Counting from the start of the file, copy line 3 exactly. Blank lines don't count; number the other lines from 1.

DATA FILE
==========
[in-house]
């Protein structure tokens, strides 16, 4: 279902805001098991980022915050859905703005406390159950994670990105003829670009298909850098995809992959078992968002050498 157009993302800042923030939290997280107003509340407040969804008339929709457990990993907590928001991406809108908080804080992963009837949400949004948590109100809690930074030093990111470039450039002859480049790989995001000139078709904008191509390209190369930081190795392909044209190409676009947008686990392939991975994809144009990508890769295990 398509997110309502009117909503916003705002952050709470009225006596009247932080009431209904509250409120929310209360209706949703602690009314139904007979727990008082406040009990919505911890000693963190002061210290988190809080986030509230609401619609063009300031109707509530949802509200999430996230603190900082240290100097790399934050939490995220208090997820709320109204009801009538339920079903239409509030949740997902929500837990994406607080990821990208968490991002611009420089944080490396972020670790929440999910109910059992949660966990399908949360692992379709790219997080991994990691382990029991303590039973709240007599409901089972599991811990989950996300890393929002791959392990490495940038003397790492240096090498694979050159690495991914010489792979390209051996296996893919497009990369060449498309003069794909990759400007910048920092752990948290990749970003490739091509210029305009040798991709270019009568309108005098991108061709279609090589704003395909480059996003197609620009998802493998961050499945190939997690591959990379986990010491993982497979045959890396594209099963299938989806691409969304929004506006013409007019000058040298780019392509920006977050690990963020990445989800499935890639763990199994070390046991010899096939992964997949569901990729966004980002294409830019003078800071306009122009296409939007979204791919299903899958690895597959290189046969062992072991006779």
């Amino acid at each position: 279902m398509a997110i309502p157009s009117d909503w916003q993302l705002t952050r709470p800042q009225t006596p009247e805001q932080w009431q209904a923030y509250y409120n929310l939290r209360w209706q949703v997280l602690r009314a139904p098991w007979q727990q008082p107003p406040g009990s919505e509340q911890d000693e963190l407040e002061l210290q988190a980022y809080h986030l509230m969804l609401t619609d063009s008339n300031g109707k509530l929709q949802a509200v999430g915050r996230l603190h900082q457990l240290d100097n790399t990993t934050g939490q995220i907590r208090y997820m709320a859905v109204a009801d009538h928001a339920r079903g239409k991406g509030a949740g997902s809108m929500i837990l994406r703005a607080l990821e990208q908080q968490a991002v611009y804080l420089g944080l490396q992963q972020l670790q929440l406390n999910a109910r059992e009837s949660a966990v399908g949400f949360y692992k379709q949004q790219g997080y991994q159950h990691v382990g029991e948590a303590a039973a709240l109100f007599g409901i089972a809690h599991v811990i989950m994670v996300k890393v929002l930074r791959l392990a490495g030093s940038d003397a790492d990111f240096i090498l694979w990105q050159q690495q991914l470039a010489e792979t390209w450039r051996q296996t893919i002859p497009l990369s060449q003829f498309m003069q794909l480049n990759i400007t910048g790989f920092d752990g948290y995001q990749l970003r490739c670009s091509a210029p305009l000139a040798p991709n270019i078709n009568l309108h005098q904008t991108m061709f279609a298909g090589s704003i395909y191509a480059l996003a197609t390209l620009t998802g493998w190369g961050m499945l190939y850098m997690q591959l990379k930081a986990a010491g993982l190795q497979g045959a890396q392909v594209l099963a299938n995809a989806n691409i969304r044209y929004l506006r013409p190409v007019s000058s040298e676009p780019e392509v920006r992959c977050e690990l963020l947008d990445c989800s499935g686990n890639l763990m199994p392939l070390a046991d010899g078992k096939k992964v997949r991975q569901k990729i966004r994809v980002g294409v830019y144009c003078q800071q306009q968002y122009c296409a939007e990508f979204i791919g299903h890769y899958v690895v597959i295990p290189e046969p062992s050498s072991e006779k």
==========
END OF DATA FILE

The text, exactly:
């Amino acid at each position: 279902m398509a997110i309502p157009s009117d909503w916003q993302l705002t952050r709470p800042q009225t006596p009247e805001q932080w009431q209904a923030y509250y409120n929310l939290r209360w209706q949703v997280l602690r009314a139904p098991w007979q727990q008082p107003p406040g009990s919505e509340q911890d000693e963190l407040e002061l210290q988190a980022y809080h986030l509230m969804l609401t619609d063009s008339n300031g109707k509530l929709q949802a509200v999430g915050r996230l603190h900082q457990l240290d100097n790399t990993t934050g939490q995220i907590r208090y997820m709320a859905v109204a009801d009538h928001a339920r079903g239409k991406g509030a949740g997902s809108m929500i837990l994406r703005a607080l990821e990208q908080q968490a991002v611009y804080l420089g944080l490396q992963q972020l670790q929440l406390n999910a109910r059992e009837s949660a966990v399908g949400f949360y692992k379709q949004q790219g997080y991994q159950h990691v382990g029991e948590a303590a039973a709240l109100f007599g409901i089972a809690h599991v811990i989950m994670v996300k890393v929002l930074r791959l392990a490495g030093s940038d003397a790492d990111f240096i090498l694979w990105q050159q690495q991914l470039a010489e792979t390209w450039r051996q296996t893919i002859p497009l990369s060449q003829f498309m003069q794909l480049n990759i400007t910048g790989f920092d752990g948290y995001q990749l970003r490739c670009s091509a210029p305009l000139a040798p991709n270019i078709n009568l309108h005098q904008t991108m061709f279609a298909g090589s704003i395909y191509a480059l996003a197609t390209l620009t998802g493998w190369g961050m499945l190939y850098m997690q591959l990379k930081a986990a010491g993982l190795q497979g045959a890396q392909v594209l099963a299938n995809a989806n691409i969304r044209y929004l506006r013409p190409v007019s000058s040298e676009p780019e392509v920006r992959c977050e690990l963020l947008d990445c989800s499935g686990n890639l763990m199994p392939l070390a046991d010899g078992k096939k992964v997949r991975q569901k990729i966004r994809v980002g294409v830019y144009c003078q800071q306009q968002y122009c296409a939007e990508f979204i791919g299903h890769y899958v690895v597959i295990p290189e046969p062992s050498s072991e006779k």